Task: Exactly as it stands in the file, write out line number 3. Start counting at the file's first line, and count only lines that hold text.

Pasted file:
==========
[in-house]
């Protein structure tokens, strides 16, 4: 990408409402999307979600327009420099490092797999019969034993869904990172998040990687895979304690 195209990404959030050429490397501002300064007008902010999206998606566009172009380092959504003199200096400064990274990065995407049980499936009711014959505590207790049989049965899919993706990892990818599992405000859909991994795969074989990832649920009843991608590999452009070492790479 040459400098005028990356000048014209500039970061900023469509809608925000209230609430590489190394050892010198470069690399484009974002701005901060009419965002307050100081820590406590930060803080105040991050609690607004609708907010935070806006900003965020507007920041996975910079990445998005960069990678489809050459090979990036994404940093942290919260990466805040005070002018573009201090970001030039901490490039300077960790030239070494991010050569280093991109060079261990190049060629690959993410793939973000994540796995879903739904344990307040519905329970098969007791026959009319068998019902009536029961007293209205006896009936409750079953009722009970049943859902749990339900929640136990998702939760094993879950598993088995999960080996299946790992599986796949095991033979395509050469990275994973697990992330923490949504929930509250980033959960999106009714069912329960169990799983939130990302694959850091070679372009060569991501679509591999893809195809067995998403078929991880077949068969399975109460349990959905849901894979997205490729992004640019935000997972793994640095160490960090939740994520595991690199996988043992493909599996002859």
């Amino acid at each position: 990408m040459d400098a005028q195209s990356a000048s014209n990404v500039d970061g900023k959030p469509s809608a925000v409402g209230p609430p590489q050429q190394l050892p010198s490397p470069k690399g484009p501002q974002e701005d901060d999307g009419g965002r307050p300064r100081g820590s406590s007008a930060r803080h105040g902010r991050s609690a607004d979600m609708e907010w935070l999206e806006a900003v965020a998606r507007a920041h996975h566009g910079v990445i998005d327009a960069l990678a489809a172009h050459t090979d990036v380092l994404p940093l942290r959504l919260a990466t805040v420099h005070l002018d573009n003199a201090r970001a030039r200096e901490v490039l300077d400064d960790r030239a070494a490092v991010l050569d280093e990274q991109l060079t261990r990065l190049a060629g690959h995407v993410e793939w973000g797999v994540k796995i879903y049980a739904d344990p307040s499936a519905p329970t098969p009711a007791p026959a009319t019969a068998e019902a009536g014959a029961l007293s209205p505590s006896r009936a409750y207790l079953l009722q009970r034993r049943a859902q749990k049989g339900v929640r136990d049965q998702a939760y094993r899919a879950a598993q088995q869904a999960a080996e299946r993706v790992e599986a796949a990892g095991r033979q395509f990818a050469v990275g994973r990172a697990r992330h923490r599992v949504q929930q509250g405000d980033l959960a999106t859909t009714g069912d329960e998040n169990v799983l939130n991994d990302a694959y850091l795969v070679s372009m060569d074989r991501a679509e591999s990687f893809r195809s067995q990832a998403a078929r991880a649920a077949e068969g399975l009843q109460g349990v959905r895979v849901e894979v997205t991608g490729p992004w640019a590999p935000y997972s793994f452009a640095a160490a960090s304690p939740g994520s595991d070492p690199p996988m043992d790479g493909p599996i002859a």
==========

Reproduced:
């Amino acid at each position: 990408m040459d400098a005028q195209s990356a000048s014209n990404v500039d970061g900023k959030p469509s809608a925000v409402g209230p609430p590489q050429q190394l050892p010198s490397p470069k690399g484009p501002q974002e701005d901060d999307g009419g965002r307050p300064r100081g820590s406590s007008a930060r803080h105040g902010r991050s609690a607004d979600m609708e907010w935070l999206e806006a900003v965020a998606r507007a920041h996975h566009g910079v990445i998005d327009a960069l990678a489809a172009h050459t090979d990036v380092l994404p940093l942290r959504l919260a990466t805040v420099h005070l002018d573009n003199a201090r970001a030039r200096e901490v490039l300077d400064d960790r030239a070494a490092v991010l050569d280093e990274q991109l060079t261990r990065l190049a060629g690959h995407v993410e793939w973000g797999v994540k796995i879903y049980a739904d344990p307040s499936a519905p329970t098969p009711a007791p026959a009319t019969a068998e019902a009536g014959a029961l007293s209205p505590s006896r009936a409750y207790l079953l009722q009970r034993r049943a859902q749990k049989g339900v929640r136990d049965q998702a939760y094993r899919a879950a598993q088995q869904a999960a080996e299946r993706v790992e599986a796949a990892g095991r033979q395509f990818a050469v990275g994973r990172a697990r992330h923490r599992v949504q929930q509250g405000d980033l959960a999106t859909t009714g069912d329960e998040n169990v799983l939130n991994d990302a694959y850091l795969v070679s372009m060569d074989r991501a679509e591999s990687f893809r195809s067995q990832a998403a078929r991880a649920a077949e068969g399975l009843q109460g349990v959905r895979v849901e894979v997205t991608g490729p992004w640019a590999p935000y997972s793994f452009a640095a160490a960090s304690p939740g994520s595991d070492p690199p996988m043992d790479g493909p599996i002859a």